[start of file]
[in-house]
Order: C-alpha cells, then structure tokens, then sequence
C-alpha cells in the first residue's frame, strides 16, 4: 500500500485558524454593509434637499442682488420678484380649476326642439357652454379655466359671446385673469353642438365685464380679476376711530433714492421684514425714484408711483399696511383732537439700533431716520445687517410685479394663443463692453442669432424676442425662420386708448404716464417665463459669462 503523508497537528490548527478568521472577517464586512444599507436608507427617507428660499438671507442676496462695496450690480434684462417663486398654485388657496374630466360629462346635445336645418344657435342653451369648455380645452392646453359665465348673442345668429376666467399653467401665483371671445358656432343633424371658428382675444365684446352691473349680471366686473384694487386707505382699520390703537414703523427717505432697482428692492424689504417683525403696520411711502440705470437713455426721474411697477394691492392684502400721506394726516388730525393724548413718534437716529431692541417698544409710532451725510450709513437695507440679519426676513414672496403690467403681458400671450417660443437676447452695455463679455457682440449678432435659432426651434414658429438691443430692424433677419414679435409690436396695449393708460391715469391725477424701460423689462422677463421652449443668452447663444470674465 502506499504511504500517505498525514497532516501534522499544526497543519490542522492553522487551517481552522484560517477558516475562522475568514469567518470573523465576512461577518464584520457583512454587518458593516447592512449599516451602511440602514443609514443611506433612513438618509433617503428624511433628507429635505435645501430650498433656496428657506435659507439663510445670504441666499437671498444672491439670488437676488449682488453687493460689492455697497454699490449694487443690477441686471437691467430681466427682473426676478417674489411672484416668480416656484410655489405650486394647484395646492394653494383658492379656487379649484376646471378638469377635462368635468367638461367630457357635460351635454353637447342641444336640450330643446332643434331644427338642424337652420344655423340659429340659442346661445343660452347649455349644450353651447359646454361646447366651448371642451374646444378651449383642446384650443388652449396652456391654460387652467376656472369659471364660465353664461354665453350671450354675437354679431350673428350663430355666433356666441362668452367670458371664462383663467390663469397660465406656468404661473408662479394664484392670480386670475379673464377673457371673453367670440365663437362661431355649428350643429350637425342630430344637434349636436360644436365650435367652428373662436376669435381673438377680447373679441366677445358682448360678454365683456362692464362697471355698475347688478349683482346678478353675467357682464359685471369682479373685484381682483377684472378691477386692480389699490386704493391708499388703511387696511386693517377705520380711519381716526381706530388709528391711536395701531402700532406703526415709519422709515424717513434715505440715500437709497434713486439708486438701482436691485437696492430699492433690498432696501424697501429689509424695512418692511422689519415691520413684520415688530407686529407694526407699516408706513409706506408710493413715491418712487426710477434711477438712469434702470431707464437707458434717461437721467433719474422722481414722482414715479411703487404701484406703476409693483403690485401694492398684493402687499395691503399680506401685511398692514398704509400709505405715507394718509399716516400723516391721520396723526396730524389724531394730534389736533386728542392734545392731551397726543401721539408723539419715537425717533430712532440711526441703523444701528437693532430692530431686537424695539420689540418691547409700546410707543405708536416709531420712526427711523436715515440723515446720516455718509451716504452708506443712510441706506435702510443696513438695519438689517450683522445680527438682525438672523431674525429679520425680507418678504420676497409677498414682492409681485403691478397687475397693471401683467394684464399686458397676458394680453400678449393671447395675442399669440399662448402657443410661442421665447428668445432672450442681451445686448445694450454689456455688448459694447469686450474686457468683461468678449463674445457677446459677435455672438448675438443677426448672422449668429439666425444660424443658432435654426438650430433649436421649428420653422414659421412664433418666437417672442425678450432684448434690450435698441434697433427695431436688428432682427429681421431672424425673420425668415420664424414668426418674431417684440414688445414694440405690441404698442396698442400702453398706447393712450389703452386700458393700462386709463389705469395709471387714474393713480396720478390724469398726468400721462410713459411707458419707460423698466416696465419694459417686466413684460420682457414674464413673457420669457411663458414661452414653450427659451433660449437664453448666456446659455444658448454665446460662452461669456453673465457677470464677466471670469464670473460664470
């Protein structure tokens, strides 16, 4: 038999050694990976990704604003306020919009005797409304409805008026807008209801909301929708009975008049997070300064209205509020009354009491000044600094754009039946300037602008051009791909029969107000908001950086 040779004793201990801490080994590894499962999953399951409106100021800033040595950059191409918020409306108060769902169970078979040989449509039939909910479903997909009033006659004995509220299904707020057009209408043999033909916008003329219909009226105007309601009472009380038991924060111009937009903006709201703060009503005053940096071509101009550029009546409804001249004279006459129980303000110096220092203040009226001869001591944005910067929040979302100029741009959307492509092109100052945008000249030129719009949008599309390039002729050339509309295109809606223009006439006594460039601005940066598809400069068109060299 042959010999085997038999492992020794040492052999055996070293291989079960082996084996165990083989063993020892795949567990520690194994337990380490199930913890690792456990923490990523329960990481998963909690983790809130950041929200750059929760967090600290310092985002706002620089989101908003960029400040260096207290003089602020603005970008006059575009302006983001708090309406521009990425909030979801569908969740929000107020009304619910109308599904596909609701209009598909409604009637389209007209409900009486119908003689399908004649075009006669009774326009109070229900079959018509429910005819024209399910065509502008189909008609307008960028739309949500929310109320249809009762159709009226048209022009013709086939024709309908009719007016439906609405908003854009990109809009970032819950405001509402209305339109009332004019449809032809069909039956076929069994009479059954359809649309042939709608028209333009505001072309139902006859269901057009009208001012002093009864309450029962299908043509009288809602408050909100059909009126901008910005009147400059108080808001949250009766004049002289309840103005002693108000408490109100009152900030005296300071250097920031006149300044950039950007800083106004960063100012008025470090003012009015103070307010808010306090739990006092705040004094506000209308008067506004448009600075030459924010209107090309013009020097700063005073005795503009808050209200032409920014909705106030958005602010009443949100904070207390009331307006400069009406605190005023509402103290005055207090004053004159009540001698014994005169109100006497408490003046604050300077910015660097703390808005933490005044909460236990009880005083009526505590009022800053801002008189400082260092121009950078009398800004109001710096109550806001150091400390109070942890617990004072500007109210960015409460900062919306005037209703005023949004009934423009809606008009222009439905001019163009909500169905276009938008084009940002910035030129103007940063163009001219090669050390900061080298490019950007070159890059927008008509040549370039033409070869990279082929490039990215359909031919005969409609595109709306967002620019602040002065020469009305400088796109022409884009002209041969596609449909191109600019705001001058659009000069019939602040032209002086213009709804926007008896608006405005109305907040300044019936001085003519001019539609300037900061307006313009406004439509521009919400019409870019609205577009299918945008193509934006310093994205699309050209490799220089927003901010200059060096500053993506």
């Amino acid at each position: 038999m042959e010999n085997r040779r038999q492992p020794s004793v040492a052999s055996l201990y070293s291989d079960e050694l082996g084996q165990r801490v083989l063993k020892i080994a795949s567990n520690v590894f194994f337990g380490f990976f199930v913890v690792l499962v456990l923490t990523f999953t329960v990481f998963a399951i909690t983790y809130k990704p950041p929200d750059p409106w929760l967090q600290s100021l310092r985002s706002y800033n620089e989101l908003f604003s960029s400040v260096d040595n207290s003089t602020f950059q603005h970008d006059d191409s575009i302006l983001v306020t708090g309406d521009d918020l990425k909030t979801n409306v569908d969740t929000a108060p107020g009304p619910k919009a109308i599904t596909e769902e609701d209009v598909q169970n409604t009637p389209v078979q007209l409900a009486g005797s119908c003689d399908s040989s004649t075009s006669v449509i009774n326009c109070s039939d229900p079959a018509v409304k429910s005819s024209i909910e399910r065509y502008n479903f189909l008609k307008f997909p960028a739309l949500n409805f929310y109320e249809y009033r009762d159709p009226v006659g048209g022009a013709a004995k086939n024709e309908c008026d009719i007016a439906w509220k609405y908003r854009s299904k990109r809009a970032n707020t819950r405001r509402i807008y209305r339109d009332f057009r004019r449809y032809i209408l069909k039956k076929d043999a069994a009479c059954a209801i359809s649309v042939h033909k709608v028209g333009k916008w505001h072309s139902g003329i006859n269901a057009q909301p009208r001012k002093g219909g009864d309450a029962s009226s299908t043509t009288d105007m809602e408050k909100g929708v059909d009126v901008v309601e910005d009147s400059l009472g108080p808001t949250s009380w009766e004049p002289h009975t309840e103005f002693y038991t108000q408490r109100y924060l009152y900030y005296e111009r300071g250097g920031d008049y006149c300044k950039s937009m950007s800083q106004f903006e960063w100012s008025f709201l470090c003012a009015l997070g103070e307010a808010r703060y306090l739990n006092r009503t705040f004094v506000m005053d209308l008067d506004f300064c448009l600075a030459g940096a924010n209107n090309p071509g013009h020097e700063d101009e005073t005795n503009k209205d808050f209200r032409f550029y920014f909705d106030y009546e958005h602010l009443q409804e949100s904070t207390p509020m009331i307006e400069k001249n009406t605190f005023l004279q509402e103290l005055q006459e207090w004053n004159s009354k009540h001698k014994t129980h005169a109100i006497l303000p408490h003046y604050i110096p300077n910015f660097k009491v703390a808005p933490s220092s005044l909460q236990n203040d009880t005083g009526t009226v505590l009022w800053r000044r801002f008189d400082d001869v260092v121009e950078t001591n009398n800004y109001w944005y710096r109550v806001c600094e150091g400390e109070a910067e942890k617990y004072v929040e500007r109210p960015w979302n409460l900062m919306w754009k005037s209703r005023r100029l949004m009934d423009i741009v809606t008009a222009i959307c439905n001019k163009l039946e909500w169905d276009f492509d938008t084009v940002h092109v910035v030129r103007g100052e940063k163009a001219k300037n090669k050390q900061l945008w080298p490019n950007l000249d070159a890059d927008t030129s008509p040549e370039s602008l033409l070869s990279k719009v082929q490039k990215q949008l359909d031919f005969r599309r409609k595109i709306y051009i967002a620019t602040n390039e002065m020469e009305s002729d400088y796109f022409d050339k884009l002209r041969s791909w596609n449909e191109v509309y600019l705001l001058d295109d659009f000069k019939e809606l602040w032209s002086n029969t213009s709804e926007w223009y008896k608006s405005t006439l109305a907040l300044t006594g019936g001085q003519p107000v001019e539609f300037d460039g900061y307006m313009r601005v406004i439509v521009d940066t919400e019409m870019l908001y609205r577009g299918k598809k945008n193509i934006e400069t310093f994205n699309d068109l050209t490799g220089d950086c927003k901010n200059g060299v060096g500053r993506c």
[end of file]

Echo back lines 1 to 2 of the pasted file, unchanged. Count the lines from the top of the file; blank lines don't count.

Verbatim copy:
[in-house]
Order: C-alpha cells, then structure tokens, then sequence